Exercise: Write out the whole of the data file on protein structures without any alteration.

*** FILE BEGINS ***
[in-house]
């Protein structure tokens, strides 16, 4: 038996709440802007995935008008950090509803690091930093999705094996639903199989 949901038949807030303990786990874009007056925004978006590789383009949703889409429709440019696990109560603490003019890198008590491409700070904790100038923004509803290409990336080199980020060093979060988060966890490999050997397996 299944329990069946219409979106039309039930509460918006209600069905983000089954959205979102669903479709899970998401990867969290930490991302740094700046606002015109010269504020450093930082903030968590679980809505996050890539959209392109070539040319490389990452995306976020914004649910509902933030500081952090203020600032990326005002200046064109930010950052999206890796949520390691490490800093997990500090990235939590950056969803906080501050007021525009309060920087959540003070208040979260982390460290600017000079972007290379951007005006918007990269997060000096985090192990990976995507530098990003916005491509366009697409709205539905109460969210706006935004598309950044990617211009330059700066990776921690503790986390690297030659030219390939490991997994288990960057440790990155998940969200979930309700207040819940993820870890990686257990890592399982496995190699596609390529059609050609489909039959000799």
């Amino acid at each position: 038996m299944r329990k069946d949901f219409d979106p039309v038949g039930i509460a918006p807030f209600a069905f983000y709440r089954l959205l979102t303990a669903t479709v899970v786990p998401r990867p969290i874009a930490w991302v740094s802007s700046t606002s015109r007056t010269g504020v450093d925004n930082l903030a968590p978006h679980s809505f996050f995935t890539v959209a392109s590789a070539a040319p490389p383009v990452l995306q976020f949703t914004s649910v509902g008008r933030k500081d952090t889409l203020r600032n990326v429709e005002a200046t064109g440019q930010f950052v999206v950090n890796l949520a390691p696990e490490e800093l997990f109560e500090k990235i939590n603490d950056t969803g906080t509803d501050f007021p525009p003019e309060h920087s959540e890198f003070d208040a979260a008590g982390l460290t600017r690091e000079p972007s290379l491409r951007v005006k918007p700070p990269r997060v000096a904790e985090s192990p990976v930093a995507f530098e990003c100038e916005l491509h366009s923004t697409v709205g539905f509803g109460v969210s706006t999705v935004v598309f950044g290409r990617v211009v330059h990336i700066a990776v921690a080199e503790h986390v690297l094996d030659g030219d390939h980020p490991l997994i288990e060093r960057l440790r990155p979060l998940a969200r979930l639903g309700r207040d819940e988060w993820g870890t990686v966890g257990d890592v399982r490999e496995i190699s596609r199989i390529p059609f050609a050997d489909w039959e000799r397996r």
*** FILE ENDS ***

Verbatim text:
[in-house]
């Protein structure tokens, strides 16, 4: 038996709440802007995935008008950090509803690091930093999705094996639903199989 949901038949807030303990786990874009007056925004978006590789383009949703889409429709440019696990109560603490003019890198008590491409700070904790100038923004509803290409990336080199980020060093979060988060966890490999050997397996 299944329990069946219409979106039309039930509460918006209600069905983000089954959205979102669903479709899970998401990867969290930490991302740094700046606002015109010269504020450093930082903030968590679980809505996050890539959209392109070539040319490389990452995306976020914004649910509902933030500081952090203020600032990326005002200046064109930010950052999206890796949520390691490490800093997990500090990235939590950056969803906080501050007021525009309060920087959540003070208040979260982390460290600017000079972007290379951007005006918007990269997060000096985090192990990976995507530098990003916005491509366009697409709205539905109460969210706006935004598309950044990617211009330059700066990776921690503790986390690297030659030219390939490991997994288990960057440790990155998940969200979930309700207040819940993820870890990686257990890592399982496995190699596609390529059609050609489909039959000799």
């Amino acid at each position: 038996m299944r329990k069946d949901f219409d979106p039309v038949g039930i509460a918006p807030f209600a069905f983000y709440r089954l959205l979102t303990a669903t479709v899970v786990p998401r990867p969290i874009a930490w991302v740094s802007s700046t606002s015109r007056t010269g504020v450093d925004n930082l903030a968590p978006h679980s809505f996050f995935t890539v959209a392109s590789a070539a040319p490389p383009v990452l995306q976020f949703t914004s649910v509902g008008r933030k500081d952090t889409l203020r600032n990326v429709e005002a200046t064109g440019q930010f950052v999206v950090n890796l949520a390691p696990e490490e800093l997990f109560e500090k990235i939590n603490d950056t969803g906080t509803d501050f007021p525009p003019e309060h920087s959540e890198f003070d208040a979260a008590g982390l460290t600017r690091e000079p972007s290379l491409r951007v005006k918007p700070p990269r997060v000096a904790e985090s192990p990976v930093a995507f530098e990003c100038e916005l491509h366009s923004t697409v709205g539905f509803g109460v969210s706006t999705v935004v598309f950044g290409r990617v211009v330059h990336i700066a990776v921690a080199e503790h986390v690297l094996d030659g030219d390939h980020p490991l997994i288990e060093r960057l440790r990155p979060l998940a969200r979930l639903g309700r207040d819940e988060w993820g870890t990686v966890g257990d890592v399982r490999e496995i190699s596609r199989i390529p059609f050609a050997d489909w039959e000799r397996r």